“They have carved a tunnel of hope through the dark mountain of disappointment.” - Dr. Martin Luther King, Jr., from the “Letter from a Birmingham Jail.”
While I had a good experience at the recent “Justice for All” March in Washington organized by Rev. Al Sharpton, I was and still am mindful that a number of my friends in the anti-racism movement were disturbed by some of the events that transpired. Particularly notable among these is the exclusion of young leaders of the Ferguson protests and the infamous cutting of the mic while Johnetta Elzie, one of the organizers of the Ferguson protests, was speaking. This seemed to confirm an impression among many activists prior to the protest that Rev. Sharpton was co-opting the movement away from some of the very young people that had helped get it started.
This does not diminish the depth of emotion stirred by many of the speakers at the March or the feeling many in attendance had that the movement was finding its soul, that they were finding the solidarity which they had sought. It does not diminish the carefully thought-out demands for the rooting out of racial profiling and the promotion of community-based policing. But nuanced thinking allows us to simultaneously hold two seemingly opposing thoughts, and as a girls school teacher and staunch supporter and promoter of student voice, in no way can I support the marginalization of young, female voices, including of course that of Ms. Elzie.
As it happens, Ms. Elzie did not go to Ferguson intending to be one of the principal organizers of a nascent movement. As she describes it, “I went to Canfield just to pay my respects to the space, to the people, and the community. But, seeing Mike Brown Jr.'s blood so vibrant on the street; it was calling out to me. (...) I had no idea what my role would be but I could only think to take to my social media accounts and hopefully show the world exactly what I was seeing. People noticed my active involvement in cleanup efforts on West Florissant and food and water distribution to protesters during the evenings. As a result, I became a point person for folks who came from out of town to help.” (quoted in Alhassen) Ms. Elzie continues her work in a number of ways, including curating a #Ferguson protester newsletter along with Deray McKesson.
Recently on Twitter, Ms. Elzie was asked what she felt people most often overlook about Dr. King. Her response was “that he was radical. & participated in civil disobedience.” Indeed, Dr. King was arrested 30 times, including for violating a court order not to hold an organized protest in Birmingham, Alabama. From that jail, he wrote: “One day the South will recognize its real heroes. They will be the James Merediths, with the noble sense of purpose that enables them to face jeering and hostile mobs, and with the agonizing loneliness that characterizes the life of the pioneer. They will be old, oppressed, battered Negro women, symbolized in a seventy two year old woman in Montgomery, Alabama, who rose up with a sense of dignity and with her people decided not to ride segregated buses, and who responded with ungrammatical profundity to one who inquired about her weariness: 'My feets is tired, but my soul is at rest.' They will be the young high school and college students, the young ministers of the gospel and a host of their elders, courageously and nonviolently sitting in at lunch counters and willingly going to jail for conscience' sake.” (King)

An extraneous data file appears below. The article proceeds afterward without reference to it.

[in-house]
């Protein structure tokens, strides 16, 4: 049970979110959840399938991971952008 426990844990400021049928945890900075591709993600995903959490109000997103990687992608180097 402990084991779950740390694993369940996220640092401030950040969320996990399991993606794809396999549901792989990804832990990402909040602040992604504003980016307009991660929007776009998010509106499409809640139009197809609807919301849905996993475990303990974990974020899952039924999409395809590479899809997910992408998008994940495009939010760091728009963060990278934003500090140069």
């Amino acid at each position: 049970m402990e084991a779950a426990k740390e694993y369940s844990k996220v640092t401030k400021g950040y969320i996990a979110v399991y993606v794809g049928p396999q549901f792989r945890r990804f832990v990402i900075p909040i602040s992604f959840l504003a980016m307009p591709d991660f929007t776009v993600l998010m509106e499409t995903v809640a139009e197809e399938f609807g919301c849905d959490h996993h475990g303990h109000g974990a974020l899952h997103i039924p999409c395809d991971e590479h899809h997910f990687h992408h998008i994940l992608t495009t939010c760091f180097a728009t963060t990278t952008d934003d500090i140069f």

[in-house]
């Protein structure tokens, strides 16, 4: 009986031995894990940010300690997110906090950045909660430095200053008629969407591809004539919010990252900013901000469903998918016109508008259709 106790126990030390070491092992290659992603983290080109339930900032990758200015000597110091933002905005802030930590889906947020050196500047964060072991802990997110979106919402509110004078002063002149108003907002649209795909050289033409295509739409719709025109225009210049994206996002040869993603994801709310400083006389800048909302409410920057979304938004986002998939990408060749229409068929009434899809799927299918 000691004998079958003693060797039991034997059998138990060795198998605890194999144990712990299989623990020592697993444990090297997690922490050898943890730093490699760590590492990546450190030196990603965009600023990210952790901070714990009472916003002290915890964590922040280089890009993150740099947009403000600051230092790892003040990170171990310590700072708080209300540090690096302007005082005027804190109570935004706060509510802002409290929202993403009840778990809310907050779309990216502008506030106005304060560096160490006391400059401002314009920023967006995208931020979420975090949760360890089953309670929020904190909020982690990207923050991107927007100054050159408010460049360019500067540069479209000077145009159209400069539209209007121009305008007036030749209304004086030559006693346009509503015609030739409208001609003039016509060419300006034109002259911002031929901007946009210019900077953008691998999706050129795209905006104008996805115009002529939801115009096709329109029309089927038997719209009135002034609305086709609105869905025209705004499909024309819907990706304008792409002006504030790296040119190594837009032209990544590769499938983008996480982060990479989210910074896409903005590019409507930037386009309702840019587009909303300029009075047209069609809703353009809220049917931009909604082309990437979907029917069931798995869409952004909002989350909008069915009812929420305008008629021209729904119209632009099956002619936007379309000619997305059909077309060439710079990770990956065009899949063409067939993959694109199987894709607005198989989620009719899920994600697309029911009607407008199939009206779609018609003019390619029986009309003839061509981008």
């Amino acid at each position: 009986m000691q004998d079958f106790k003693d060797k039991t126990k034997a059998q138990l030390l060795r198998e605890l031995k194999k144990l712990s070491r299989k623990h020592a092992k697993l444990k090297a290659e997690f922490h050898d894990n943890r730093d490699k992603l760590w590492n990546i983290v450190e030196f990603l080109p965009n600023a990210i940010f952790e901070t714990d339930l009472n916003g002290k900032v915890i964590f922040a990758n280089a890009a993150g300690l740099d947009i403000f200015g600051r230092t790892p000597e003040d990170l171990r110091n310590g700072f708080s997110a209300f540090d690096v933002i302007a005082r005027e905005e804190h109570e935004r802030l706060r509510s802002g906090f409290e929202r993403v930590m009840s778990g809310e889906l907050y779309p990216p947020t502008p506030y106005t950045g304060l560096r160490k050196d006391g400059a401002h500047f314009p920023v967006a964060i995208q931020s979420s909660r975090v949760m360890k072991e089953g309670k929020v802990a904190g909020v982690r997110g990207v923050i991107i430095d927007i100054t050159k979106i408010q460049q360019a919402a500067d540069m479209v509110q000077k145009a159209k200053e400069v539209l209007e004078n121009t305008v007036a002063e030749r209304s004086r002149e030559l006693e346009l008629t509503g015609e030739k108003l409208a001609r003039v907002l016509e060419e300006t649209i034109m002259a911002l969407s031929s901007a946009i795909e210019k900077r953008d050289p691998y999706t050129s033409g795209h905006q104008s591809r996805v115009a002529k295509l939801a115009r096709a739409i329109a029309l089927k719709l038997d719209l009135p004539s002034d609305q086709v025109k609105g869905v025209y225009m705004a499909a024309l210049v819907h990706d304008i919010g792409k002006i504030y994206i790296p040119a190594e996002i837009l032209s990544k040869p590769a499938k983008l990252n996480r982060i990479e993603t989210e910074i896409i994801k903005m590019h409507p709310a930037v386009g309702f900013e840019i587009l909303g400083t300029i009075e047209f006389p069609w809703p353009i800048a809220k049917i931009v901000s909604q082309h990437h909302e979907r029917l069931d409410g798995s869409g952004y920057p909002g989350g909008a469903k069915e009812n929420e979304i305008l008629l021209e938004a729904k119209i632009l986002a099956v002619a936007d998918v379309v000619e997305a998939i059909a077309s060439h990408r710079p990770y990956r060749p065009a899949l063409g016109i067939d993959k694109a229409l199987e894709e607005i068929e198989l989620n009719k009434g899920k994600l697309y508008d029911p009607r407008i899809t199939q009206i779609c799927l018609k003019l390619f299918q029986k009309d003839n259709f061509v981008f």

Note how inclusive his statement is. Note, too, the sense of quiet and unyielding courage, the absolute refusal to accept injustice, the absolute insistence of dignity and respect, and the willingness to accept the consequences of civil disobedience designed both to call attention to injustice and to call for dignity and respect.
Many in our country who were not aware of some of the more egregious and completely unacceptable effects of systemic racism have now become so. Our collective conscious cries out against the injustices we see around us. But simple protest will not be enough. Attempts to change laws will not be enough, and even successful attempts to eliminate racial profiling and institute community policing systems will not be enough. All this is important, of course. However, more fundamentally, the system that produced unjust laws, unjust practices, and the racist attitudes behind them must be rebuilt from the ground up. Older generations have much to offer, of course, including such wisdom as we have been able to glean from our experiences. But so, too, do young generations - most definitely including the students of Stoneleigh-Burnham School. For it will take all of us working together - and, ostensibly, the youth of today eventually taking a turn in supporting and encouraging the youth of tomorrow - to bend the arc of the moral universe completely and permanently toward justice.